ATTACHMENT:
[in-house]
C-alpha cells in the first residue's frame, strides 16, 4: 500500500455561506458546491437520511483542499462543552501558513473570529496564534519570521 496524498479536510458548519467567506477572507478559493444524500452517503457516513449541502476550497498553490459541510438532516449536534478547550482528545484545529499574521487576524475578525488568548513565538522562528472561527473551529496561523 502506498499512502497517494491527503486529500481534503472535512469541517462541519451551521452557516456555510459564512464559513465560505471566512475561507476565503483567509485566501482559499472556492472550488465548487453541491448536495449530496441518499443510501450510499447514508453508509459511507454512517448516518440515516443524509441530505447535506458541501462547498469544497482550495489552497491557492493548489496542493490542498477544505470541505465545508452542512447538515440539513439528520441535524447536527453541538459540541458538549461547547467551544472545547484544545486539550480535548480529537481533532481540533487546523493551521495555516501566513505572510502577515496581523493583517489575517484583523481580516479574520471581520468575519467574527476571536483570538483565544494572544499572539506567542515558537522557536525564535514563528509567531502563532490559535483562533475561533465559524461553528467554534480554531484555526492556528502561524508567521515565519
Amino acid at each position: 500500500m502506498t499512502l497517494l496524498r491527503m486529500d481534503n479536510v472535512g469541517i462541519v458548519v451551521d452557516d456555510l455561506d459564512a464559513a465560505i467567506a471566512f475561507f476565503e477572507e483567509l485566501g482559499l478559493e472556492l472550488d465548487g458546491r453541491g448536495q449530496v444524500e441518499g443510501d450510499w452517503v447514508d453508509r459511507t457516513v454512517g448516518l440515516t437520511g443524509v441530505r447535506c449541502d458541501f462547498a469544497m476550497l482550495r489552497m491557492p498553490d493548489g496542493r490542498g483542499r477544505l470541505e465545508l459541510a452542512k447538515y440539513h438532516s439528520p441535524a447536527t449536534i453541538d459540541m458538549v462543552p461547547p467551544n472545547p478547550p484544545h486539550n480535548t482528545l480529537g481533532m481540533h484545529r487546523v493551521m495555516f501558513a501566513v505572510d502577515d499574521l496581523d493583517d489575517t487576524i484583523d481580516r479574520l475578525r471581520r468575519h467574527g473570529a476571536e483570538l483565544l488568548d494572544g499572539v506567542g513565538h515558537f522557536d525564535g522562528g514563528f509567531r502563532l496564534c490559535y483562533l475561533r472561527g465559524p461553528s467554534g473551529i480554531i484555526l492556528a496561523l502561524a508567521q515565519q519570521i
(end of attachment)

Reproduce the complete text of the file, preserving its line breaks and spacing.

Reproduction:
[in-house]
C-alpha cells in the first residue's frame, strides 16, 4: 500500500455561506458546491437520511483542499462543552501558513473570529496564534519570521 496524498479536510458548519467567506477572507478559493444524500452517503457516513449541502476550497498553490459541510438532516449536534478547550482528545484545529499574521487576524475578525488568548513565538522562528472561527473551529496561523 502506498499512502497517494491527503486529500481534503472535512469541517462541519451551521452557516456555510459564512464559513465560505471566512475561507476565503483567509485566501482559499472556492472550488465548487453541491448536495449530496441518499443510501450510499447514508453508509459511507454512517448516518440515516443524509441530505447535506458541501462547498469544497482550495489552497491557492493548489496542493490542498477544505470541505465545508452542512447538515440539513439528520441535524447536527453541538459540541458538549461547547467551544472545547484544545486539550480535548480529537481533532481540533487546523493551521495555516501566513505572510502577515496581523493583517489575517484583523481580516479574520471581520468575519467574527476571536483570538483565544494572544499572539506567542515558537522557536525564535514563528509567531502563532490559535483562533475561533465559524461553528467554534480554531484555526492556528502561524508567521515565519
Amino acid at each position: 500500500m502506498t499512502l497517494l496524498r491527503m486529500d481534503n479536510v472535512g469541517i462541519v458548519v451551521d452557516d456555510l455561506d459564512a464559513a465560505i467567506a471566512f475561507f476565503e477572507e483567509l485566501g482559499l478559493e472556492l472550488d465548487g458546491r453541491g448536495q449530496v444524500e441518499g443510501d450510499w452517503v447514508d453508509r459511507t457516513v454512517g448516518l440515516t437520511g443524509v441530505r447535506c449541502d458541501f462547498a469544497m476550497l482550495r489552497m491557492p498553490d493548489g496542493r490542498g483542499r477544505l470541505e465545508l459541510a452542512k447538515y440539513h438532516s439528520p441535524a447536527t449536534i453541538d459540541m458538549v462543552p461547547p467551544n472545547p478547550p484544545h486539550n480535548t482528545l480529537g481533532m481540533h484545529r487546523v493551521m495555516f501558513a501566513v505572510d502577515d499574521l496581523d493583517d489575517t487576524i484583523d481580516r479574520l475578525r471581520r468575519h467574527g473570529a476571536e483570538l483565544l488568548d494572544g499572539v506567542g513565538h515558537f522557536d525564535g522562528g514563528f509567531r502563532l496564534c490559535y483562533l475561533r472561527g465559524p461553528s467554534g473551529i480554531i484555526l492556528a496561523l502561524a508567521q515565519q519570521i